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Norway’s fossil-fuel heritage has finally been torn down
The economic benefits of electric cars within Norway have increased drastically in recent years and will continue to do so due to the rapid rise in the production of electric cars – Norway is now the only country in the world to sell more electric cars (54%) than petrol/diesel fuel cars (46%).
And despite the other challenges it will most likely face in the near future such as the halt in the production of electric cars during the height of the Covid-19 pandemic, Norway is well on track to achieve its goal.
Norway’s past growth was built around its high access to fossil fuels. This largely successful switch in energy use made by the country should act as an example to other countries hoping to do the same.
The economic benefits of electric cars within Norway have come about from decades of government support towards investment in electric vehicle infrastructure and cuts in road tax rates too.
Government support since 1990 towards setting up a well-organised charging network has also helped influence private sector investment in the electric vehicle industry.
As of January 2021, Norway has over 330,000 electric vehicles and 3,200 electric cars that can all fast-charge simultaneously.
The extensive fast-charging network has encouraged more consumers to purchase electric cars because the previous common assumption of fast-charging stations being in short supply has been proven wrong.
As a result, the negative environmental externalities that come from the usage of transport within Norway will continue to decrease whilst the economic benefits of electric cars continues to climb.
The expanding electric vehicle market
Major manufacturers are aiming to create further pressure on Tesla within the electric car market through much heavier investments in the near future. Volkswagen, for example, has pledged to invest over £65bn in the next 5 years and is working on 70 new electric car models.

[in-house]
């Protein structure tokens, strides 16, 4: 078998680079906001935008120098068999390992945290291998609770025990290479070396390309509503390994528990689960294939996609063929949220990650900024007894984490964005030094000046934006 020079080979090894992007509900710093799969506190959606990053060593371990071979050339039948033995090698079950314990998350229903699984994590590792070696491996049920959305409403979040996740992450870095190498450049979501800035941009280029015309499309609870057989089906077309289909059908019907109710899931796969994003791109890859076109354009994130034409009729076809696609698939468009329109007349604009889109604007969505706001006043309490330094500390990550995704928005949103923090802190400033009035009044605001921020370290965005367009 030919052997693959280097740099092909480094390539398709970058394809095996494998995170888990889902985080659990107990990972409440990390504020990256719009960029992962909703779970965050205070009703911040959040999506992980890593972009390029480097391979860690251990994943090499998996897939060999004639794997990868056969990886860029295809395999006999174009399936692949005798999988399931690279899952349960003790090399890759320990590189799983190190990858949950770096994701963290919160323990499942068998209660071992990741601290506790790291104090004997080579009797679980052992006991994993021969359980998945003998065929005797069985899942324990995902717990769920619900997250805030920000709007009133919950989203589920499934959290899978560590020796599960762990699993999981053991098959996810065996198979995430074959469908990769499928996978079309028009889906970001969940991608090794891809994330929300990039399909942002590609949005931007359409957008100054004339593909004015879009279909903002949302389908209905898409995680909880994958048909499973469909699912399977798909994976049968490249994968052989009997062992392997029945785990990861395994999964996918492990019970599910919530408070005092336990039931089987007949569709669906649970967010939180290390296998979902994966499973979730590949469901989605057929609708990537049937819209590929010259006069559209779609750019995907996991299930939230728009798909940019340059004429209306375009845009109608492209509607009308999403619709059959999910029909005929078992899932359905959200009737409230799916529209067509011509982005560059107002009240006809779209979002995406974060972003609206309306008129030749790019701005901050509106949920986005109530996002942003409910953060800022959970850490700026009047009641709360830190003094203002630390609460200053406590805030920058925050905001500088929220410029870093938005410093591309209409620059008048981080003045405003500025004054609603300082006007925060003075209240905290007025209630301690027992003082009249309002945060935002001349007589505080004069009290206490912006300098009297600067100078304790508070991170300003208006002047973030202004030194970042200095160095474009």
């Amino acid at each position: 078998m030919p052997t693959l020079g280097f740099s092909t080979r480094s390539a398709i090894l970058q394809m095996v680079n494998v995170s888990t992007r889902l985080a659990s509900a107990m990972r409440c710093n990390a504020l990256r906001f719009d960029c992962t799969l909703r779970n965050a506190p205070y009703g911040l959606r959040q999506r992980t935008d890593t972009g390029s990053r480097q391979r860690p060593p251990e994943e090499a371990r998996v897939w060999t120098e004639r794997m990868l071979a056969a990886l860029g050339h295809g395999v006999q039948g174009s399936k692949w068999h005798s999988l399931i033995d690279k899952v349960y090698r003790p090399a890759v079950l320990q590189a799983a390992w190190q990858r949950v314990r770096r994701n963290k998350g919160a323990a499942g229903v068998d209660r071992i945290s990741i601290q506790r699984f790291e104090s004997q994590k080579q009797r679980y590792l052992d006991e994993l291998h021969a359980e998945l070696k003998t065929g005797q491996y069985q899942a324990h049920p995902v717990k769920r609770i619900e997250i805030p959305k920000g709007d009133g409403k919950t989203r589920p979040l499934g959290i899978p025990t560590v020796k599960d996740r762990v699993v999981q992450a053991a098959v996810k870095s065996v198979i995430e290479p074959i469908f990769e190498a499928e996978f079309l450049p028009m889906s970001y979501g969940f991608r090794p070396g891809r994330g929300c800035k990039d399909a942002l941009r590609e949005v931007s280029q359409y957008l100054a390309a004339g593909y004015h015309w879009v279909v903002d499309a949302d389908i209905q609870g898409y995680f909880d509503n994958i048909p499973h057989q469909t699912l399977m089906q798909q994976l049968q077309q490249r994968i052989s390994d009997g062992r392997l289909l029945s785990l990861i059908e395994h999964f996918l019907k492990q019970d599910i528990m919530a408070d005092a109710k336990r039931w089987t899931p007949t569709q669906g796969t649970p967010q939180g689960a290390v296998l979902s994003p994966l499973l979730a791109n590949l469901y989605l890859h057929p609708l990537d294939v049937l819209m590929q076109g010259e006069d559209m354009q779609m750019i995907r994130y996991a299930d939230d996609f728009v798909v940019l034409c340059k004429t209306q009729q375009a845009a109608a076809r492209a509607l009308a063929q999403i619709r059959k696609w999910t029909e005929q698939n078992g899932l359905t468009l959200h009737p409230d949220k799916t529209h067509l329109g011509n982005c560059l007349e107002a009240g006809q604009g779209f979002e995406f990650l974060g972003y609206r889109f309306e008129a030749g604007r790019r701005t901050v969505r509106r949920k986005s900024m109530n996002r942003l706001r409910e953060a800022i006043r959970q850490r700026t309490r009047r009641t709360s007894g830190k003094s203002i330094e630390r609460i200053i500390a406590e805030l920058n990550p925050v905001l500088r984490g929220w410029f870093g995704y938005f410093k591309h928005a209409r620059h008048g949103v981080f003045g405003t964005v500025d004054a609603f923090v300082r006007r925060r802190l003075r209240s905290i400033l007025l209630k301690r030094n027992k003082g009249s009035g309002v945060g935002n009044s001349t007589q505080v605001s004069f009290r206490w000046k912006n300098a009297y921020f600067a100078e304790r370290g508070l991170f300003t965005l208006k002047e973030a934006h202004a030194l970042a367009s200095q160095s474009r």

Mercedes is another company that has plans to reduce CO2 emissions and benefit the environment through producing electric vehicles.
Presently, the company is in the process of replacing the currently used lithium-powered battery as well as also planning to use silicon anodes instead of carbon anodes in order to reduce CO2 emissions and raise electric vehicle mileage by around 20%.
The drastic rise in the supply of electric cars in the near future will play a large role in lowering prices which in turn shall create a larger incentive for more consumers to purchase these vehicles over petrol/diesel fuel cars.
The future goal for electric vehicles
A future goal regarding electric vehicles is for manufacturers to develop batteries with solid-state technology.
This will help with vehicle weight reduction and it is predicted that efficiency will rise by around 35% as a result.
It is likely that the most significant developments in weight reduction and efficiency will occur after lithium-sulphur batteries enter the electric vehicle market – this may start to happen in the early 2030s.
Maximising the economic benefits of electric cars
For the economic benefits of electric cars to be maximised, the costs of production must be equal to that of conventional vehicles.
An expansion of the electric vehicle market will certainly help and this is may occur in 2024 if Apple and Hyundai possibly enter the industry together and compete with Tesla.
A rise in competition will raise the economic benefits of electric cars and require existing firms such as Tesla to lower their production costs/prices which in turn will increase consumer surplus and the productive potential of the electric vehicle industry.
Arguably the biggest challenge in decreasing the costs of production for electric cars is to produce cheaper and more efficient batteries so that the economic benefits of electric cars can be increased even further.
Eliminating some of the benefits of owning an electric car, such as receiving federal tax credit between $2500-7500 after purchasing one within the USA, and setting new tax rates for electric vehicles will need to follow as well once there is a high proportion of drivers owning electric vehicles.
As seen with the Tesla stock market spike, investors believe that electric cars will be the future of the automotive industry, but, the question now is which manufacturer will dominate the future market and reap the most benefits?